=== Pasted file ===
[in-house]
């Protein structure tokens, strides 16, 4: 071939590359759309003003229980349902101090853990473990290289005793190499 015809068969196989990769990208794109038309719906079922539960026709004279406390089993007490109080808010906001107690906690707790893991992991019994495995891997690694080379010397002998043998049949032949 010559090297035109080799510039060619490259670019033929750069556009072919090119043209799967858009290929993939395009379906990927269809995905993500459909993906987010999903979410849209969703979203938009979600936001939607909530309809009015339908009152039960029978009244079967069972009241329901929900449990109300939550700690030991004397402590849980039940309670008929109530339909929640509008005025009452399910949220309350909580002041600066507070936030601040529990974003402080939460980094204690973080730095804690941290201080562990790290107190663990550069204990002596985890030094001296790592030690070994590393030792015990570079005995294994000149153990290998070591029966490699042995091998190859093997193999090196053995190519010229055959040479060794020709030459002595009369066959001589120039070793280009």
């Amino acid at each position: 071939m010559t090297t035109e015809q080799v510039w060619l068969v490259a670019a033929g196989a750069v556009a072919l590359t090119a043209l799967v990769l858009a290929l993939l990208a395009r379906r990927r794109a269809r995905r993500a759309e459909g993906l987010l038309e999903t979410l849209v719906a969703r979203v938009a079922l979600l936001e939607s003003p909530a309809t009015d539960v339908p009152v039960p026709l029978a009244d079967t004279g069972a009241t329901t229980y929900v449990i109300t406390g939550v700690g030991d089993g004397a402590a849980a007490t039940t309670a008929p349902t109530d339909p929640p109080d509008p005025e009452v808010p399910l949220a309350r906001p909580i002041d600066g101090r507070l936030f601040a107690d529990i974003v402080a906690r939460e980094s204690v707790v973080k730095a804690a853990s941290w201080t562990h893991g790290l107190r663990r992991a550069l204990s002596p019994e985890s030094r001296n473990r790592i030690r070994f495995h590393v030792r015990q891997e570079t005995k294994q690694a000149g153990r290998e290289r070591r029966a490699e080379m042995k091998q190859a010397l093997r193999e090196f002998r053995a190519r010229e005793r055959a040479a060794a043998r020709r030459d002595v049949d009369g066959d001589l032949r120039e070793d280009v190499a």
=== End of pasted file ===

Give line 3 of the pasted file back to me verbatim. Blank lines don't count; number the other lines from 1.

């Amino acid at each position: 071939m010559t090297t035109e015809q080799v510039w060619l068969v490259a670019a033929g196989a750069v556009a072919l590359t090119a043209l799967v990769l858009a290929l993939l990208a395009r379906r990927r794109a269809r995905r993500a759309e459909g993906l987010l038309e999903t979410l849209v719906a969703r979203v938009a079922l979600l936001e939607s003003p909530a309809t009015d539960v339908p009152v039960p026709l029978a009244d079967t004279g069972a009241t329901t229980y929900v449990i109300t406390g939550v700690g030991d089993g004397a402590a849980a007490t039940t309670a008929p349902t109530d339909p929640p109080d509008p005025e009452v808010p399910l949220a309350r906001p909580i002041d600066g101090r507070l936030f601040a107690d529990i974003v402080a906690r939460e980094s204690v707790v973080k730095a804690a853990s941290w201080t562990h893991g790290l107190r663990r992991a550069l204990s002596p019994e985890s030094r001296n473990r790592i030690r070994f495995h590393v030792r015990q891997e570079t005995k294994q690694a000149g153990r290998e290289r070591r029966a490699e080379m042995k091998q190859a010397l093997r193999e090196f002998r053995a190519r010229e005793r055959a040479a060794a043998r020709r030459d002595v049949d009369g066959d001589l032949r120039e070793d280009v190499a």